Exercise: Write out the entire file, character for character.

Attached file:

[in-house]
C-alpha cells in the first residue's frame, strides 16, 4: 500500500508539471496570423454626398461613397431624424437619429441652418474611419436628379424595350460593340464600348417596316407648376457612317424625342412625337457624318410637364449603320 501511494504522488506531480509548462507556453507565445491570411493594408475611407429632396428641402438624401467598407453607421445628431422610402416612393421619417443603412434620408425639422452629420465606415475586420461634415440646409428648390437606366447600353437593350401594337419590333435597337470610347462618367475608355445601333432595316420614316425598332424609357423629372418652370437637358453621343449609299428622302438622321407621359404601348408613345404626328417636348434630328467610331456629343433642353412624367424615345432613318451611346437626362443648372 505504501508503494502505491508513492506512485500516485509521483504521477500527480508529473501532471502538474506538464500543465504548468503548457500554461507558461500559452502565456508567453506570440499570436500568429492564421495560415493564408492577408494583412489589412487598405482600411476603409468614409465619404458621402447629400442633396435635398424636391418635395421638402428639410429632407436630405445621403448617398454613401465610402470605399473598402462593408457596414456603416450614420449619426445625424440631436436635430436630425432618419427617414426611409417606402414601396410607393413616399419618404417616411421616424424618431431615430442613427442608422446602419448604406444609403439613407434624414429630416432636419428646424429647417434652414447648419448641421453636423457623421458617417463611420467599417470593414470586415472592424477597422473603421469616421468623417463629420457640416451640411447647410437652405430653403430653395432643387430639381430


[in-house]
C-alpha cells in the first residue's frame, strides 16, 4: 500500500508539471496570423454626398461613397431624424437619429441652418474611419436628379424595350460593340464600348417596316407648376457612317424625342412625337457624318410637364449603320 501511494504522488506531480509548462507556453507565445491570411493594408475611407429632396428641402438624401467598407453607421445628431422610402416612393421619417443603412434620408425639422452629420465606415475586420461634415440646409428648390437606366447600353437593350401594337419590333435597337470610347462618367475608355445601333432595316420614316425598332424609357423629372418652370437637358453621343449609299428622302438622321407621359404601348408613345404626328417636348434630328467610331456629343433642353412624367424615345432613318451611346437626362443648372 505504501508503494502505491508513492506512485500516485509521483504521477500527480508529473501532471502538474506538464500543465504548468503548457500554461507558461500559452502565456508567453506570440499570436500568429492564421495560415493564408492577408494583412489589412487598405482600411476603409468614409465619404458621402447629400442633396435635398424636391418635395421638402428639410429632407436630405445621403448617398454613401465610402470605399473598402462593408457596414456603416450614420449619426445625424440631436436635430436630425432618419427617414426611409417606402414601396410607393413616399419618404417616411421616424424618431431615430442613427442608422446602419448604406444609403439613407434624414429630416432636419428646424429647417434652414447648419448641421453636423457623421458617417463611420467599417470593414470586415472592424477597422473603421469616421468623417463629420457640416451640411447647410437652405430653403430653395432643387430639381430